The Congressional Progressive Caucus wants guaranteed income in stimulus bill
The Pelosi bill scheduled for a vote tomorrow has the backing of many unions and progressive groups. The Congressional Progressive caucus had hoped it would include even stronger features than it does. The right wing Republicans, led by GOP Majority Leader Mitch McConnell have called the Pelosi bill "dead on arrival" in the Senate. | Graeme Jennings/AP

WASHINGTON—Upset by what was left out of the House Democrats’ $3 trillion economic stimulus bill – notably guaranteed payments to every worker, jobless or not – the 95-member Congressional Progressive Caucus wants to delay a House vote on the legislation scheduled for tomorrow.

But while Progressive Caucus co-chair Rep. Pramila Jayapal, D-Wash., and her colleagues campaign for the pro-worker sections omitted from Pelosi’s 1,815-page measure, major progressive groups, including MoveOn and two big unions, apparently abandoned them. They back Pelosi’s “vote-now” demand instead.

The lawmakers, led by Jayapal  – author of the biggest, an income guarantee of all of a worker’s wages up to $90,000 a year, plus health coverage  – and Mark Pocan, D-Wis., also told their members to stay undecided on the bill. The two, however, did not threaten to lead a revolt.

“These concerns – from how we end mass unemployment and ensure access to health care during a pandemic to getting relief to all businesses and their workers – need to be addressed…at the scale necessary to fully respond to this crisis and deliver certainty to the American people,” the progressives wrote to House Speaker Nancy Pelosi, D-Calif. She wants a vote on May 15.

But given Republican racism and opposition to doing anything, the Service Employees, the Teachers, the Working Families Party, United We Dream, Indivisible, and their allies retorted, a vote now is imperative so the House can confront Senate Majority Leader Mitch McConnell, R-Ky., with its own stand. McConnell, however, calls the House measure “dead on arrival.”

The legislation’s pro-worker moves currently include a reported payment of up to $6,000 per family per month to help stave off financial collapse.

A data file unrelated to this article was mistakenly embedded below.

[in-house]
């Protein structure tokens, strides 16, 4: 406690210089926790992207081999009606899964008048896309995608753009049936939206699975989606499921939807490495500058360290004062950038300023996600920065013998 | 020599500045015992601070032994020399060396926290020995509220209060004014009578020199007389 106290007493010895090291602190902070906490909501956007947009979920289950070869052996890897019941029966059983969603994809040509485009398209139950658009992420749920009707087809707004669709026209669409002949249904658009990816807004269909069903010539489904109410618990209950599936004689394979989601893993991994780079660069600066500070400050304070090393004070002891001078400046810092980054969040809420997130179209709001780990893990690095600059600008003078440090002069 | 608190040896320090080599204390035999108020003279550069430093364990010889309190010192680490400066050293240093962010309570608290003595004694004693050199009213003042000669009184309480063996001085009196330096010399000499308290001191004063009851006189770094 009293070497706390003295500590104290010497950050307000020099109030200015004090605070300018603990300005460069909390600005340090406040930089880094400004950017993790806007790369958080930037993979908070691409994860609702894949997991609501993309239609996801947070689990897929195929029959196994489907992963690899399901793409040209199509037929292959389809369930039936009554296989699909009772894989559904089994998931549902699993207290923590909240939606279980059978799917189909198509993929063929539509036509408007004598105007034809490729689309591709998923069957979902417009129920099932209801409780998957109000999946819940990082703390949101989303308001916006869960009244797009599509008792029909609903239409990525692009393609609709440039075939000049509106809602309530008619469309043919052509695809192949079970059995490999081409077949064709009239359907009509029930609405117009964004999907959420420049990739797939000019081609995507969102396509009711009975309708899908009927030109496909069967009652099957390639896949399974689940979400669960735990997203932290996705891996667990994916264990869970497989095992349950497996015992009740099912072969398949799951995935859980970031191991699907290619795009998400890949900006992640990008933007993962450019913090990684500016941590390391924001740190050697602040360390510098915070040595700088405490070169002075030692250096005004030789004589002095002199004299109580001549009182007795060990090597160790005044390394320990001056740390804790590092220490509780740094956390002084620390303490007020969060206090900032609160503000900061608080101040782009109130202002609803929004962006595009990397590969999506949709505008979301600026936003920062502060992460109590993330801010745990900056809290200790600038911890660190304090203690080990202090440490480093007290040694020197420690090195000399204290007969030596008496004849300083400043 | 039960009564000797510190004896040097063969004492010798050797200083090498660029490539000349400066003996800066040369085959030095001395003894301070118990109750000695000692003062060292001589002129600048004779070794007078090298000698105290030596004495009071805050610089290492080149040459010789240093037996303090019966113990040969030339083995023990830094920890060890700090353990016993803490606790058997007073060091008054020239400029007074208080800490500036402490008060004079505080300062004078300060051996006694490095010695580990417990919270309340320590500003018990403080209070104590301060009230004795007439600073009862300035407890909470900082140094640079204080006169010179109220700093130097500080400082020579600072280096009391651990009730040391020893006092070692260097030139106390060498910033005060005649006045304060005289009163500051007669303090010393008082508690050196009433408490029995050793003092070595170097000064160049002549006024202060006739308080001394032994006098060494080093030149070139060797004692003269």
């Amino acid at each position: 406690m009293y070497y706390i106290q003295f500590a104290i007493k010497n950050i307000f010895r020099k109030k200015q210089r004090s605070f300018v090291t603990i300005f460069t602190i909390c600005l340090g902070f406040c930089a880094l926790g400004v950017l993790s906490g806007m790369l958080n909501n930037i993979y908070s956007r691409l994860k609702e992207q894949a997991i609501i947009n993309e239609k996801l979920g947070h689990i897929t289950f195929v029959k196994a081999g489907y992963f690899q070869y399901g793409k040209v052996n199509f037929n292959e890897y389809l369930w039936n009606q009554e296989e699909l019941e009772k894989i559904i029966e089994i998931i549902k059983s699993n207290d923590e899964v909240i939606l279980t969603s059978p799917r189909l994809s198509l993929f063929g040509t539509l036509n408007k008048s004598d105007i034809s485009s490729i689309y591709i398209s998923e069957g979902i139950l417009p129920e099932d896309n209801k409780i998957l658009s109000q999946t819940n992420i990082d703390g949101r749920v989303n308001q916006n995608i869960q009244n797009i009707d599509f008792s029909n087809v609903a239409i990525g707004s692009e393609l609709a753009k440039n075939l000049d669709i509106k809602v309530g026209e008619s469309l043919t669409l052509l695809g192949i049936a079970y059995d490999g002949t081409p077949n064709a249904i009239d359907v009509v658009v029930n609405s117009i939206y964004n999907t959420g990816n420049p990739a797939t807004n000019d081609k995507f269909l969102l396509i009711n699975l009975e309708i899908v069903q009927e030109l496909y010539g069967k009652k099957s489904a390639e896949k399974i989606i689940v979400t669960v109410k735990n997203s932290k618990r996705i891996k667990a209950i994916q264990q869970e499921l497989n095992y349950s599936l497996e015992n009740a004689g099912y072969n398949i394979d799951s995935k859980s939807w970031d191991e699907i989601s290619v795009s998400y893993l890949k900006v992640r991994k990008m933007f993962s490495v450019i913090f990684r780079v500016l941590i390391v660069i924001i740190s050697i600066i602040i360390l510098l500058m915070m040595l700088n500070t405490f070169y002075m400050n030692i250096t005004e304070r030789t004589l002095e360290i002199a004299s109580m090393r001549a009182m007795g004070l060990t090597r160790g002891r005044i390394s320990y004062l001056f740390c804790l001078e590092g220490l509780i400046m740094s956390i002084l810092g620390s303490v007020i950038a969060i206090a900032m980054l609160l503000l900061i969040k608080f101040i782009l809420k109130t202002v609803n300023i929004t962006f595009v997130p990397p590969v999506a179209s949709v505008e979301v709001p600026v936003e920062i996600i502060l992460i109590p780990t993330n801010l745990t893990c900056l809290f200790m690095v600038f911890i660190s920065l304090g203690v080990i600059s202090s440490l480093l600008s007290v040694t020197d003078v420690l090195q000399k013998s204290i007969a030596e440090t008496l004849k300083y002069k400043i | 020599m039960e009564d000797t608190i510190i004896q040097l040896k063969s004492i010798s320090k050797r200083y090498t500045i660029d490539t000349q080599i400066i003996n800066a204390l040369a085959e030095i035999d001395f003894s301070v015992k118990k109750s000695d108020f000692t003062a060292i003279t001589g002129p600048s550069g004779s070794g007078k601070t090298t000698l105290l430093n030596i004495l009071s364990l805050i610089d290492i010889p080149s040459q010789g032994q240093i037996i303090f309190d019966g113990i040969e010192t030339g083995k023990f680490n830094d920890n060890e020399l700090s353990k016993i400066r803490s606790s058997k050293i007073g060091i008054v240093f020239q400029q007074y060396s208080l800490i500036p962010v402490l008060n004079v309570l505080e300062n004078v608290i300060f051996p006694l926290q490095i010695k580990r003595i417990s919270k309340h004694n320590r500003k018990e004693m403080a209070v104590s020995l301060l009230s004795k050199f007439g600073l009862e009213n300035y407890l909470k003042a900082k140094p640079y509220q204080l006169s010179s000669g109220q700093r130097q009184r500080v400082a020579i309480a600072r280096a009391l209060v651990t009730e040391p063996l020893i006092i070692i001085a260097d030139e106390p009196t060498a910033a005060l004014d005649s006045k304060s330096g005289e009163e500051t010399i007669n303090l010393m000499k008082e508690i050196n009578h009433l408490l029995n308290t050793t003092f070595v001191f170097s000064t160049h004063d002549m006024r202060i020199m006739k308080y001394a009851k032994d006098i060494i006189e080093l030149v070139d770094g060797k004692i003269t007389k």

And it includes $1.8 billion to buy more personal protective equipment (PPE) for front-line “essential” workers, along with a mandate that GOP President Donald Trump’s OSHA order health care facilities to create and implement anti-virus protection plans.

It also includes $25 billion for the U.S. Postal Service, $15.75 billion for mass transit, and $915 billion to aid cash-strapped state, local and tribal governments. But it doesn’t have Jayapal’s cash guarantee or the Essential Workers Bill of Rights, a comprehensive pro-worker labor law the progressives also push.

The PPE and the OSHA demand are key goals of National Nurses United, while AFSCME and the Teachers push the state and local government aid, transit unions lobby for those funds, and postal unions – along with the Postmaster General – actually want three times as much for the USPS.

All that led the progressive groups to back a vote, now, on Pelosi’s bill.

“This is a historic, once-in-a-generation crisis. It requires a historic response. This proposal is an important step,” they said in a joint statement.

“We urgently need” Pelosi’s bill, they added. “More than 80,000 people have died, more than 1.3 million have been infected, more than 33 million have filed for unemployment, and millions more are struggling to pay bills, hold on to housing and put food on the table,” due to the coronavirus pandemic and the accompanying forced economic shutdown.

“And predictably, generations of racist, anti-immigrant and anti-worker policies that created inequality in work, health, wealth and education are now allowing the coronavirus to attack Black, Latinx, AAPI, undocumented and Native American people at far greater rates, and are deeply disrupting life for communities of color.

“We have suffered for months as President Trump has downplayed the coronavirus threat, pointed fingers, shirked responsibility, and made reckless decisions intended to improve his reelection chances.

“Republicans have done nothing but push ‘relief’ that bails out corporations but gives too little, too late to essential workers, small businesses, and everyday people.”

By contrast, Pelosi’s measure “is responsive to the needs of the people,” including undocumented people. And “no matter their party affiliation, people support responses to the pandemic that put people first and actually meet the scale of the crisis and protect workers, families and the economy.”


CONTRIBUTOR

Mark Gruenberg
Mark Gruenberg

Mark Gruenberg is head of the Washington, D.C., bureau of People's World. He is also the editor of Press Associates Inc. (PAI), a union news service in Washington, D.C. that he has headed since 1999. Previously, he worked as Washington correspondent for the Ottaway News Service, as Port Jervis bureau chief for the Middletown, NY Times Herald Record, and as a researcher and writer for Congressional Quarterly. Mark obtained his BA in public policy from the University of Chicago and worked as the University of Chicago correspondent for the Chicago Daily News.

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